The Town and homeowners’ associations may share responsibilities, but each neighborhood is unique. Consult with your homeowner’s association for details. HOAs are responsible for registering with the Town with the HOA Registration Form. View the Town of Erie HOA Contact Information.
To provide the best service to our community, the Erie Police Department deploys a Neighborhood Team approach with consistent coverage of all Erie neighborhoods, allowing partnerships with residents and businesses to address crime and other issues.
Organizing Neighborhoods of Erie (ONE) Committee
The purpose of the Organizing Neighborhoods of Erie (ONE) Committee is to provide the opportunity for communication between staff and the representatives of neighborhood associations or other interested neighbors on topics of interest. For more information or to learn how to participate, email firstname.lastname@example.org and reference ONE Committee.
Special Districts are quasi-governmental entities with taxing authority that are used to finance necessary public infrastructure and services the Town cannot otherwise provide. A Metro District is a type of special district organized under Colorado's Special District Act (Title 32, Article 1, Colorado Revised Statutes). These are separate governmental entities not controlled by the Town, except to the extent the Board of Trustees has authority to approve the Service Plan under which a Special District operates. View more about the mill levies associated with Metro Districts.
- What is a Metro District?
A Metro District (short for Metropolitan District) is a financing tool used by developers to fund new development and the necessary infrastructure to support that new development. In this system of financing, developers use bonds (an issuance of debt) to build new development and then impose a mill levy (property tax) on residents of the district to pay off those bonds. In this system of financing, only the residents of a Metro District pay an additional property tax for the development of the district, as opposed to all residents of the Town paying for new infrastructure.
- What should I consider before buying a home in a Metro District?
Residents of a Metro District pay an additional property tax. For a newly constructed home, this tax activates two years after purchase. Before purchasing a home in a Metro District, buyers should review the impact of an additional property tax on their annual budget and factor that into the overall cost of the home.
- How does a Metro District differ from an HOA?
A Homeowners’ Association (HOA) is not a type of Metro District or governmental entity and does not, therefore, have any taxing powers. An HOA is a private entity created to enforce restrictive covenants and/or maintenance of HOA-owned common areas. A neighborhood can have both an HOA and a Metro District. The Metro District, however, is responsible for the creation and maintenance of infrastructure specifically. Each neighborhood is different so residents should research who is responsible for maintenance of shared community spaces (such as parks) for their respective neighborhood.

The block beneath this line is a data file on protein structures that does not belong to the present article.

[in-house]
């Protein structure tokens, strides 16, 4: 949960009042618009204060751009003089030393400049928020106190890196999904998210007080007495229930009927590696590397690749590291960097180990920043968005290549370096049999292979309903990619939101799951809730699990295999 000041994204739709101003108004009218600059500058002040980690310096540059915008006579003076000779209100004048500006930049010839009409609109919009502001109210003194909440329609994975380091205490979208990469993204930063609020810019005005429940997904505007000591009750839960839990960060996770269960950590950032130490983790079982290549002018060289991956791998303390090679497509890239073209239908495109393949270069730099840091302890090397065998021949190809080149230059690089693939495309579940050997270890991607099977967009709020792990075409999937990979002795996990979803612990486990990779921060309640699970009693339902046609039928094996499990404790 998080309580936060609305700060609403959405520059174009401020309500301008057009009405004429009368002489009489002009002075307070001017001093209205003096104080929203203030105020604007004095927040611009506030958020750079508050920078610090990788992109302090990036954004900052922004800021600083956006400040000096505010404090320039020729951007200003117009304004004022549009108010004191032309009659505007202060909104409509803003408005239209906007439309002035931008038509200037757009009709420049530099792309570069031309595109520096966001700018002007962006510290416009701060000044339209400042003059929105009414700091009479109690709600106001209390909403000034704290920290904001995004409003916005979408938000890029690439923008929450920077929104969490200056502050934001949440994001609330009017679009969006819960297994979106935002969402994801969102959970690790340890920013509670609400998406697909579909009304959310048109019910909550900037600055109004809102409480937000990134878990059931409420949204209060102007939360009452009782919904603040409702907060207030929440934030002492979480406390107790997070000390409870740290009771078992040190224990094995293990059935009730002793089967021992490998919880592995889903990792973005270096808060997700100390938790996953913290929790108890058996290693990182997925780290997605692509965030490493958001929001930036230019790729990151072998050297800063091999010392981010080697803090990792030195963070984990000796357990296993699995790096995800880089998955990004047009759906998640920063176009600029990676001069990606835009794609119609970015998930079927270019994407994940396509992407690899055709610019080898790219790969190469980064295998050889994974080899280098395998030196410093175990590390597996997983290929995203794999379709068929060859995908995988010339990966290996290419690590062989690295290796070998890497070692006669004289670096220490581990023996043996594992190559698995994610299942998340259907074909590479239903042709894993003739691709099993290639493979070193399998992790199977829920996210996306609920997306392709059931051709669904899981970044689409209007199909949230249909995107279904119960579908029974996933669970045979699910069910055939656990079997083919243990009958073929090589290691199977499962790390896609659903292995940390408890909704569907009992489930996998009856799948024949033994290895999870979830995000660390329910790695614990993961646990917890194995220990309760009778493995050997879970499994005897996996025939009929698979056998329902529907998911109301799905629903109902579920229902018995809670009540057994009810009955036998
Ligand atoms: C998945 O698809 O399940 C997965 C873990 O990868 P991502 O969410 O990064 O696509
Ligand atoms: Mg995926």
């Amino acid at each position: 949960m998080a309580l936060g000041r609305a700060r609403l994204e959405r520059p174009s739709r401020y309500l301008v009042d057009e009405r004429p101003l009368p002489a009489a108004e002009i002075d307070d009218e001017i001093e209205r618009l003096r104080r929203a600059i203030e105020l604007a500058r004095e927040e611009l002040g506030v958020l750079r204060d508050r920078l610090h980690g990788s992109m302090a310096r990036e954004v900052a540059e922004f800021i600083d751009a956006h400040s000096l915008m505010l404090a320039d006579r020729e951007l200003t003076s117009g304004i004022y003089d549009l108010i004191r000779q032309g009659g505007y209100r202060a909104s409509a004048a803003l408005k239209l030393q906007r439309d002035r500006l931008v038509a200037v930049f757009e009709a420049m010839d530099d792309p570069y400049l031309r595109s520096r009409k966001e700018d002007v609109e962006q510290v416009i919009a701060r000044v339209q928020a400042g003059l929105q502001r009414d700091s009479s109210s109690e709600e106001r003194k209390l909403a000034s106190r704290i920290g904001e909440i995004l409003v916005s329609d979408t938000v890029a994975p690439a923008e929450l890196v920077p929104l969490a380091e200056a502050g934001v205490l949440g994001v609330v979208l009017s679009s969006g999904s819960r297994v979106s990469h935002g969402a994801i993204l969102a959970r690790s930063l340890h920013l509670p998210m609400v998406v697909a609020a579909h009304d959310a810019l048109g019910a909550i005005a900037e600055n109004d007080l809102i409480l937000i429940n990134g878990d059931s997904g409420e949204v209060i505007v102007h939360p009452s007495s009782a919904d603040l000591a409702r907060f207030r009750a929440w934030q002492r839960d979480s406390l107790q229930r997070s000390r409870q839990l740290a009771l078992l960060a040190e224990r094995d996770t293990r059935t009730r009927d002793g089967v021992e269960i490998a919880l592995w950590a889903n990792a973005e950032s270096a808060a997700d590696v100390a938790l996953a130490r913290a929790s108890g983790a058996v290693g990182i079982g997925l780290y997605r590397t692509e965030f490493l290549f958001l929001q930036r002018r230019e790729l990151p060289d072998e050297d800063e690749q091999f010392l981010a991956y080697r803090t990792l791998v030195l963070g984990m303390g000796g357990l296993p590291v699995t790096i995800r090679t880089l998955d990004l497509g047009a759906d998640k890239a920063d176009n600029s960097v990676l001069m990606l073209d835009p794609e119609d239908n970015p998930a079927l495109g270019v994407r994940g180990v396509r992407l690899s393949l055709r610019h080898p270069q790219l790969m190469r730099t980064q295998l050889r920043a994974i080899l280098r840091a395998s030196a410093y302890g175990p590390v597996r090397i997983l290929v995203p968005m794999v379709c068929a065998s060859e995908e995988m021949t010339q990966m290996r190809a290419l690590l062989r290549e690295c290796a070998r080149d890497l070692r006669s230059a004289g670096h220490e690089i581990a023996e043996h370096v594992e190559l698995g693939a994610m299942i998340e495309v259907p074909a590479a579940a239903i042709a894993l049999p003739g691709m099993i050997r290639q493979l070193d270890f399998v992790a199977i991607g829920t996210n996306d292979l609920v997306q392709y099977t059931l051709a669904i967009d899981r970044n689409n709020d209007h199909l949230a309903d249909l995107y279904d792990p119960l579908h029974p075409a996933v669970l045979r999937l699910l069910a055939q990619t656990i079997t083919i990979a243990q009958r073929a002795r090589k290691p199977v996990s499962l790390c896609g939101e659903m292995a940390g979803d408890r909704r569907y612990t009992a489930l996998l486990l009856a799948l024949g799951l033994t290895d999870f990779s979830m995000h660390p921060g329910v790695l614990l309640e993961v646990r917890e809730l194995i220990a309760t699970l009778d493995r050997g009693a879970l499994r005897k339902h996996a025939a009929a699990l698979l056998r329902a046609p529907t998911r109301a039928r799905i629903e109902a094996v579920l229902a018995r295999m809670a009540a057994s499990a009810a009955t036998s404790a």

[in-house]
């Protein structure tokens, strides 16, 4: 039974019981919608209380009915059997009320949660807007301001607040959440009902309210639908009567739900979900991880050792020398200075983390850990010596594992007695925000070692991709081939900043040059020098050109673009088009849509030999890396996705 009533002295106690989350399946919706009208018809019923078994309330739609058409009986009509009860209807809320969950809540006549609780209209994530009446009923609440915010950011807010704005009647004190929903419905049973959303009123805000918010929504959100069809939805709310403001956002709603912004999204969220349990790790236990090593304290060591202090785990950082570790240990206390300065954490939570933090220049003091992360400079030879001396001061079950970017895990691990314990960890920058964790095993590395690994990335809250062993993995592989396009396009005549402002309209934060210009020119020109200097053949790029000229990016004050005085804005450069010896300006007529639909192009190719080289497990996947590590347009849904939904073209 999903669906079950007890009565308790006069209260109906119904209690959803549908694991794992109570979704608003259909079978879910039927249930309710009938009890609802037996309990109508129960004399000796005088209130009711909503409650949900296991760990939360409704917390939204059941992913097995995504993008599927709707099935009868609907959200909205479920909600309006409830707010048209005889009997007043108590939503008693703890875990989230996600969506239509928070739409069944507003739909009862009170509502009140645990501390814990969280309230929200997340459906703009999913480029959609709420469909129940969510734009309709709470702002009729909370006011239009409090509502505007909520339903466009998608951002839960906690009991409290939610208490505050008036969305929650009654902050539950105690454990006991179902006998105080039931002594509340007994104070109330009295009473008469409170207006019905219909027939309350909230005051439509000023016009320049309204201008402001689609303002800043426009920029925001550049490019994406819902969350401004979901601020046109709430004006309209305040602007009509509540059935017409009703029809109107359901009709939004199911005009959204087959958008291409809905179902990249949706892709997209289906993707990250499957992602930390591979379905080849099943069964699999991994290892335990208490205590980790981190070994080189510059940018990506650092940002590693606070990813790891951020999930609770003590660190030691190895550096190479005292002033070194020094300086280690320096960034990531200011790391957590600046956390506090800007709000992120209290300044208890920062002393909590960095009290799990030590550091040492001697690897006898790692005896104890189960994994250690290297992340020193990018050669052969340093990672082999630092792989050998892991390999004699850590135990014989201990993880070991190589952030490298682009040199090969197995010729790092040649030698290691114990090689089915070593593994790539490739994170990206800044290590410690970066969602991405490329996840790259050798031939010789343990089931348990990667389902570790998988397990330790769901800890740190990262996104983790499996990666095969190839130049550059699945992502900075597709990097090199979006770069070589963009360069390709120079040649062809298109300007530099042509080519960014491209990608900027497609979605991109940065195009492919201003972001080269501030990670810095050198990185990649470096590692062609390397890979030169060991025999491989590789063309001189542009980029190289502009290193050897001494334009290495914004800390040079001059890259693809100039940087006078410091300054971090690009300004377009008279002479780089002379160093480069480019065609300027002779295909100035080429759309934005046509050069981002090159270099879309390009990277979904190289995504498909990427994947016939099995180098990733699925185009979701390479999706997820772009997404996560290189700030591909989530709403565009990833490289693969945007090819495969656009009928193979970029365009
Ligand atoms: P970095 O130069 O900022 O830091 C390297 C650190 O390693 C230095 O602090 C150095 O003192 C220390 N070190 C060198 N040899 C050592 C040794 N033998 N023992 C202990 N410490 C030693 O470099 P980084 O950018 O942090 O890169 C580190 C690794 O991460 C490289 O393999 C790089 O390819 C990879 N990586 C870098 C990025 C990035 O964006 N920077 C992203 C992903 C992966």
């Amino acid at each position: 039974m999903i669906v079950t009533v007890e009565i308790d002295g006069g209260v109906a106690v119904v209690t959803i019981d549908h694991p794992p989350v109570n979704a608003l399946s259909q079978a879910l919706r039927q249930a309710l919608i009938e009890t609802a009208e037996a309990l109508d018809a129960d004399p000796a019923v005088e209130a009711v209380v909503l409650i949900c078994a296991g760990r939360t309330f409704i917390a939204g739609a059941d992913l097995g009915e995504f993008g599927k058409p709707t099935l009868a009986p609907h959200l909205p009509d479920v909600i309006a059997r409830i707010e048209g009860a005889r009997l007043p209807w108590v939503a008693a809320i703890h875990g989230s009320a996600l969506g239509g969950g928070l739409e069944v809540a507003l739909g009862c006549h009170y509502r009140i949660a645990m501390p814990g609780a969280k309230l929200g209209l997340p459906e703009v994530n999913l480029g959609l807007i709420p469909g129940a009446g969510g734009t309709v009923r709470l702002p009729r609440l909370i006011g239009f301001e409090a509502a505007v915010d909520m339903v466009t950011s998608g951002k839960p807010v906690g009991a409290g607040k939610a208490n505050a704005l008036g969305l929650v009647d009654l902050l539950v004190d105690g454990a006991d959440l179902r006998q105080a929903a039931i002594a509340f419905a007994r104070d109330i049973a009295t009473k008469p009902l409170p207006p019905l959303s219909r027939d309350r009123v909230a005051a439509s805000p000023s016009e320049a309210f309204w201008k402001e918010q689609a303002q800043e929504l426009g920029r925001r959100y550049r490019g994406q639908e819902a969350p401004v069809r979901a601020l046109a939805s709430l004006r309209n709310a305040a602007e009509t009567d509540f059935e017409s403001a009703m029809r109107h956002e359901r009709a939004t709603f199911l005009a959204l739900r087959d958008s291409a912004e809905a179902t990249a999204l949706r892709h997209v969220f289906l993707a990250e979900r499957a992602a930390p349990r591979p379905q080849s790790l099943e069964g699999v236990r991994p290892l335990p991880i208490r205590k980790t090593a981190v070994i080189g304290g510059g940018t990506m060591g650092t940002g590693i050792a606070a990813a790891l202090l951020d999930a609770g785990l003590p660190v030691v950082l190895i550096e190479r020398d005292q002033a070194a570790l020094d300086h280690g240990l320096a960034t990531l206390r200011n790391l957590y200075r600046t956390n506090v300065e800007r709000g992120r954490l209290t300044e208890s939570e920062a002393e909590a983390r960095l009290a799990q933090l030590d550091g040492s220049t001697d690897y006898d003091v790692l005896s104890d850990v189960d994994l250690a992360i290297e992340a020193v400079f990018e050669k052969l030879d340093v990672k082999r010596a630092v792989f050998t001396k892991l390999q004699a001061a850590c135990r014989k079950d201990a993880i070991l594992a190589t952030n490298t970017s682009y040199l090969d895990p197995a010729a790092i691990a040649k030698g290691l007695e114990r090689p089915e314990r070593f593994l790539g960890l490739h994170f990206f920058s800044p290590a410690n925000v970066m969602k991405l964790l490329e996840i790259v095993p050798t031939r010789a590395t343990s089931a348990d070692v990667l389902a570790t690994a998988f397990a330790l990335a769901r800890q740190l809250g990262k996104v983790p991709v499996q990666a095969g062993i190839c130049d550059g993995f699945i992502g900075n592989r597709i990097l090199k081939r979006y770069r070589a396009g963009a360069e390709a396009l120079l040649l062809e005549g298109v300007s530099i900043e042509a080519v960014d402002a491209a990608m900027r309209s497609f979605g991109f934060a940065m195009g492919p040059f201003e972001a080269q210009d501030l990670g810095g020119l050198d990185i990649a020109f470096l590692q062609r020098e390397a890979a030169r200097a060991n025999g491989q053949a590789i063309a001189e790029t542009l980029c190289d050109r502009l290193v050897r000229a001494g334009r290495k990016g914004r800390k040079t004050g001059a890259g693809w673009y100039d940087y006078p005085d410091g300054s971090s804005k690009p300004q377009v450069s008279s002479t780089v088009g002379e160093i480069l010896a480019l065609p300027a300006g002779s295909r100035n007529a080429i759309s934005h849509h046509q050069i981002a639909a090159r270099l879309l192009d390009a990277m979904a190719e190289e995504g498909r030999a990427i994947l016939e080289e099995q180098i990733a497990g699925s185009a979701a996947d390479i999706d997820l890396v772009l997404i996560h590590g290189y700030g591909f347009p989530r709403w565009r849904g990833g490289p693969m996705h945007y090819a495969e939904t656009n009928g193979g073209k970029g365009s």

- How is a Metro District governed and can I be a part of governance in my Metro District?
A Metro District is governed by a Board of Directors, who are elected by the registered electors within the District. Eligible electors who reside within the District or who own taxable property within the District are eligible to serve on the Board of Directors and they become eligible to join as soon as they move into or purchase property within the District.
- Who approves a Metro District?
The approval of a District Service Plan is at the sole discretion of the Town of Erie’s Board of Trustees. The Board of Trustees may reject, approve, or conditionally approve Service Plans on a case-by-case basis. The Board of Trustees retains full authority regarding the approval, terms, conditions, and limitations of all Service Plans. To read more about what the Board of Trustees evaluates when reviewing a District Service Plan, read Town of Erie Metro District Review Policy.
- Who ensures transparency of a Metro District after it’s formed?
Metro Districts follow the same “sunshine” laws as any other governmental entity in Colorado, as well as additional requirements in the Metro District statutes and in the Town of Erie’s Metro District Policy. Specifically, a Metro District must notice all meetings by posting the time and place of the meeting at three locations within the district and publish notices in a widely distributed publication. In addition, all State-required annual financial reports are published on the Department of Local Affairs website and viewable by the public.
In addition to these steps required by the State, the Town has included requirements in the Town of Erie’s Metro District Review Policy. It is important to note that the requirements in the Review Policy do not apply to Metro Districts that were approved prior to July 26, 2022, when the Board of Trustees approved the Review Policy. Also, once a Metro District is formed, the Town of Erie is not responsible for the day to day management of the district. Like any other governmental entity, the members of the Metro District Board of Directors are responsible and residents of the district should reach out to them with questions or concerns. The role of the Town occurs only at approval.